Father de Piconio’s Commentary on Romans 8:5-11

5. For those who are according to the flesh, study the things of the flesh; but those who are according to the spirit, feel the things of the spirit.
6. For the wisdom of the flesh is death; but the wisdom of the spirit is life and peace.
7. Because the wisdom of the flesh is hostile to God:for it is not subject to the law of God, and cannot be.
8. And those who are in the flesh, cannot please God.
9. But you are not in the flesh, but in the spirit: if indeed the Spirit of God dwells in you. And if anyone has not the Spirit of Christ, he is not his

5. Carnal men think of, study, care for, and make it the object of their existence to compass the ends and objects of this passing life; and do so with a skill and persistence which has elevated their pursuit into a science. Those who are of the Spirit, study what is of heaven. As the heart is, so will be the life, animal or spiritual, of earth or heaven. This science of the flesh is the death of the soul (verse 6); the science of the spirit is the life and peace of the soul. The wisdom of the flesh is the death of the soul, because it is hostile to God (verse 7), or, as the Syriac says, at enmity with God, and repugnant to his law: naturally, necessarily, eternally at war with it. Irreconcilable war between the creature and the Creator means the ruin and destruction of the creature; for the creature subsists only by God’s love and mercy.

8. Those who are in the flesh cannot please God. The study and pursuit of objects which have their source and origin in the fall of man, and arise out of his degradation, cannot in their own nature be a source of pleasure and interest to the Eternal; and those who give their lives to the pursuit of such objects, cannot, so long as they do so, please God.

9. You who have been baptized, and have received the Spirit of God, are not in the flesh, but in the Spirit. Living for God, not for time. That is so, unless the Spirit then given has withdrawn from you. If from anyone the Spirit of God has withdrawn, that man is not in reality any longer a Christian. The spirit of the world is vain, carnal, earthly. The spirit of the devil is proud, arrogant, envious. The Spirit of Christ is gentle, humble, heavenly, and this is the spirit of Christ’s religion. And if anyone has not this spirit, he is not Christ’s.

10. But if Christ is in you, the body indeed is dead on account of sin, but the spirit lives on account of justification.
11. But if the Spirit of him who raised up Jesus from the dead, dwells in you: he who raised up Jesus from the dead, shall quicken also your mortal bodies, on account of the spirit that dwells in you

10. If  Christ is in you. If Christ dwells in you by his Spirit, you have indeed a body which is subject to death on account of Adam’s sin, but your spirit, through the justice of Christ, lives the life of grace, and will soon live the life of glory.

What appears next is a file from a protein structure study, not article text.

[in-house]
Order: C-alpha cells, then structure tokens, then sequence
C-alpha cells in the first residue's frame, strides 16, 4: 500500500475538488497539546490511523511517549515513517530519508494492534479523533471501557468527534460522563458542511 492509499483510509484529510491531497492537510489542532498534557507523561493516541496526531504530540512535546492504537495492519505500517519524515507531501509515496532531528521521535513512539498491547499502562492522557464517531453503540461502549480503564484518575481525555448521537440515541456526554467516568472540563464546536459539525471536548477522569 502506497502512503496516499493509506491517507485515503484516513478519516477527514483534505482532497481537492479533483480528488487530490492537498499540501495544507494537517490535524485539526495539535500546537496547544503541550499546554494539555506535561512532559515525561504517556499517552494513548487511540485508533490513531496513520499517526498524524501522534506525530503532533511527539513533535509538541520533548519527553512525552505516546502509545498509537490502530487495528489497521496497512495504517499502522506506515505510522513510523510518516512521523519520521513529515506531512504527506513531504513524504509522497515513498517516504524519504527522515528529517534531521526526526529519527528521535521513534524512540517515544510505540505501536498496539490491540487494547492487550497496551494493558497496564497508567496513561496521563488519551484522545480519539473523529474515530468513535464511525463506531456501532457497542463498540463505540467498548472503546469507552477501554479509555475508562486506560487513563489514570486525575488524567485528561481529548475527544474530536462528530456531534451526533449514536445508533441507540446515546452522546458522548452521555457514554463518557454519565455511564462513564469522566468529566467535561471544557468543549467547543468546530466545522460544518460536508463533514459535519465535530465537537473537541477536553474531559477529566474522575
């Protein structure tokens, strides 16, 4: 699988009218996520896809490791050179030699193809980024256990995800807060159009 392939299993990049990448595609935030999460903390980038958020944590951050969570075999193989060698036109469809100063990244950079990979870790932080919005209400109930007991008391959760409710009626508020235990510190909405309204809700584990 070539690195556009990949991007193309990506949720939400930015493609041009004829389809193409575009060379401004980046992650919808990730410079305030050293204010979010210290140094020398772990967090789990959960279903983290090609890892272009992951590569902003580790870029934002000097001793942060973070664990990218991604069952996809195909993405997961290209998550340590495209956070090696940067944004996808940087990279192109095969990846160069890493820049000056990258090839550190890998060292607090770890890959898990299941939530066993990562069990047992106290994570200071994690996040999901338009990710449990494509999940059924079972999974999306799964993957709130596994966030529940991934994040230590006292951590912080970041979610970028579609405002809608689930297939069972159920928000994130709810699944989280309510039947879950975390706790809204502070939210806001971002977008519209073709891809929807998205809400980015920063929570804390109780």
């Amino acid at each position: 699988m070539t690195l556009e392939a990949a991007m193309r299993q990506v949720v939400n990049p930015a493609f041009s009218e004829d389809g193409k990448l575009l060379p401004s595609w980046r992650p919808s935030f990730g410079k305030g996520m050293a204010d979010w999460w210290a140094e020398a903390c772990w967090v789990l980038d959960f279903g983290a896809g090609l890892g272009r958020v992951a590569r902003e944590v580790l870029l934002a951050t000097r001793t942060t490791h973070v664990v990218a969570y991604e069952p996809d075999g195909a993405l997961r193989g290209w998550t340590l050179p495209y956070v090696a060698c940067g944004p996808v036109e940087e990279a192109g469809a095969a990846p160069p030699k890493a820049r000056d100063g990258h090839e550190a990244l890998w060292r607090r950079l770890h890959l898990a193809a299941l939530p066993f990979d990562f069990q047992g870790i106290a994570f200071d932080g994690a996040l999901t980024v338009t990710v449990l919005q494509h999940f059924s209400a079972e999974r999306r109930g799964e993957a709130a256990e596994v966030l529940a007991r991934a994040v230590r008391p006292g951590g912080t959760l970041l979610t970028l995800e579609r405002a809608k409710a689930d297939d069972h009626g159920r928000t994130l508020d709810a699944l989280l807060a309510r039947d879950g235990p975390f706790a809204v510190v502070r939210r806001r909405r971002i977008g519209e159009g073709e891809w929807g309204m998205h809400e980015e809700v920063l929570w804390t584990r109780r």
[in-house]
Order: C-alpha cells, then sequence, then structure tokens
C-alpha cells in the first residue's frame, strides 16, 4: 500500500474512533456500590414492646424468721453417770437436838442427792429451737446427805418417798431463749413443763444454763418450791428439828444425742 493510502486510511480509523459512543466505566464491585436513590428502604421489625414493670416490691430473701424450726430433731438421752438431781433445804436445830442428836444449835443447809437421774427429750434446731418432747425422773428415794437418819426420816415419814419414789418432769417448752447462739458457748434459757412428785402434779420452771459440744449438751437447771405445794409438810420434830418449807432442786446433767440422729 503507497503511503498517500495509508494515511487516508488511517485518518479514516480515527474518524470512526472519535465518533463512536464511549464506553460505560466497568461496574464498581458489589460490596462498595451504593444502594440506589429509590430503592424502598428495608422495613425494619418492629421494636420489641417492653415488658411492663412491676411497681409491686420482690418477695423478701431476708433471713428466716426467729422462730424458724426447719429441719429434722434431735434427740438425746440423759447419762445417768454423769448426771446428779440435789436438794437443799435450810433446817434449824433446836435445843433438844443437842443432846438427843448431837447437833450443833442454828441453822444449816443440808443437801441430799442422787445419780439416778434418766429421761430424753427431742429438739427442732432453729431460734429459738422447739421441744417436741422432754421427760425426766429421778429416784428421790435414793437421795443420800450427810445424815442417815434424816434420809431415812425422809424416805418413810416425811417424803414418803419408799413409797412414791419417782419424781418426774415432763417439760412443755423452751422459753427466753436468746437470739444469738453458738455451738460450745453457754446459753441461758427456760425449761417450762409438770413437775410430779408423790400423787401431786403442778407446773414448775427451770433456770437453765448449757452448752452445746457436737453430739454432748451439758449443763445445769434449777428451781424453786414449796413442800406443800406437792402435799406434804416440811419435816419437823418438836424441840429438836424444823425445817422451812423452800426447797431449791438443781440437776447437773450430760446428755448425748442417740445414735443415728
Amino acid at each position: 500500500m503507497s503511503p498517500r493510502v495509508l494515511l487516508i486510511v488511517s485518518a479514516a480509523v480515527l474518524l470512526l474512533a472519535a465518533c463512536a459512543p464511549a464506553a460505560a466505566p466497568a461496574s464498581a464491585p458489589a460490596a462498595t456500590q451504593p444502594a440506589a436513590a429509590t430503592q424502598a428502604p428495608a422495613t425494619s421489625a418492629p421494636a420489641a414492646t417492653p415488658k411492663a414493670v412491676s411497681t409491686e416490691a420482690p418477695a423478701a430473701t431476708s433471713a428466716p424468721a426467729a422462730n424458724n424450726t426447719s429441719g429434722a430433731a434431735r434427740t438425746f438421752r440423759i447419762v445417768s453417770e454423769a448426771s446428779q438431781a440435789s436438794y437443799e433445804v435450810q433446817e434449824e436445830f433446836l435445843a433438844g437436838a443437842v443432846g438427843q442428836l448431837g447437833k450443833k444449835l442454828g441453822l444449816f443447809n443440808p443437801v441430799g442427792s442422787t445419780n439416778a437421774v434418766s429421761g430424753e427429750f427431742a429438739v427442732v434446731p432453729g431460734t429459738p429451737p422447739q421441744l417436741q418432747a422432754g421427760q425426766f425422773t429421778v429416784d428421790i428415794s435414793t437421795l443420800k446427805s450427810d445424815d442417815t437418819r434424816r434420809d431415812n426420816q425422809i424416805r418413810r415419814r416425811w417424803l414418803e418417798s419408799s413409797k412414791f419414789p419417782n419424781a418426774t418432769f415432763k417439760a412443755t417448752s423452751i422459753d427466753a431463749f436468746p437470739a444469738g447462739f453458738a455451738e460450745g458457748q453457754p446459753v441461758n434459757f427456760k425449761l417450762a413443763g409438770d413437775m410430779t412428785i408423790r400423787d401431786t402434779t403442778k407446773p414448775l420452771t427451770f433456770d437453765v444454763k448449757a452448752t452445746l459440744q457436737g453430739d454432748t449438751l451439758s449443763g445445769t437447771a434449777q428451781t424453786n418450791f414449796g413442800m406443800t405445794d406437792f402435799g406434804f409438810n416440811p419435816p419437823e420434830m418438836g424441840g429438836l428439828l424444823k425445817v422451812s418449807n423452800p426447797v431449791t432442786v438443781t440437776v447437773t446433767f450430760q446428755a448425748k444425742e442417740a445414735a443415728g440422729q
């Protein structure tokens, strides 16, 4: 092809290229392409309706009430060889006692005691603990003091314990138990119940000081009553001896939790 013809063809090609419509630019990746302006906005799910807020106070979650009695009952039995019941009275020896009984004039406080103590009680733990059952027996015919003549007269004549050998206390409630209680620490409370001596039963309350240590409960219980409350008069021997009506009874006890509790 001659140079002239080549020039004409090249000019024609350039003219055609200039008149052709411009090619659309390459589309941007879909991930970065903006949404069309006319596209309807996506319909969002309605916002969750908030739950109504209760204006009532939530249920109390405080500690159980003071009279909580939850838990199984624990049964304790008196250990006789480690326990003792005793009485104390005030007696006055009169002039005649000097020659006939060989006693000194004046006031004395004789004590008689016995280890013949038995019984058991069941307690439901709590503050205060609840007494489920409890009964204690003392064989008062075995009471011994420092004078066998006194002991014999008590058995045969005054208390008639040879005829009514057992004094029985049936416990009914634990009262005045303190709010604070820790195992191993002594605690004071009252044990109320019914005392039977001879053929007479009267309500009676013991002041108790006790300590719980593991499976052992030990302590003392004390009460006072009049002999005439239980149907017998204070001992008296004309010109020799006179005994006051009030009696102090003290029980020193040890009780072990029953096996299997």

The Greek has, the Spirit is life, on account of justice. Your soul lives the life of grace through the justice of Christ.

The Christian is made up of a dead body, that is a body subject to death, and a spirit that lives, by grace now, by glory hereafter. Sin and concupiscence are the source of death within us; the Holy Spirit is within us the principle of life. He is essentially life in himself; in us he is the source of spiritual life. We cannot but fear, for death is in our veins; we cannot but rejoice, because true life dwells in us.

11. But the life of the soul is not our only life for eternity. The Spirit that dwells in you is the Spirit of God the Father, who raised up Jesus from the dead, and who will, therefore, one day raise up your bodies also, from mortal made immortal, because they are the habitation of the Spirit. On account, says St. Thomas, of the dignity with which your bodies are invested as dwelling-places of the Holy Ghost. The Apostle’s doctrine has no sympathy with the false philosophy which condemns the material creation as unholy. It is God’s handiwork, and capable of the highest sanctification. Christ himself, in his material nature, is seated in glory at the right hand of God. Our resurrection is the sequel of our baptism. The Holy Spirit is given us in our justification as an earnest of what is to follow: eternal life of soul and body. Christ, in whom the fulness of the Spirit dwelt, rose full of immortality and glory, in the highest possible degree; and in proportion as our souls receive the fulness of the Spirit, our bodies will participate in the glory of Christ.

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One Response to Father de Piconio’s Commentary on Romans 8:5-11

  1. Pingback: Resources and Commentaries for the Fifth Sunday of Lent, Year A | stjoeofoblog

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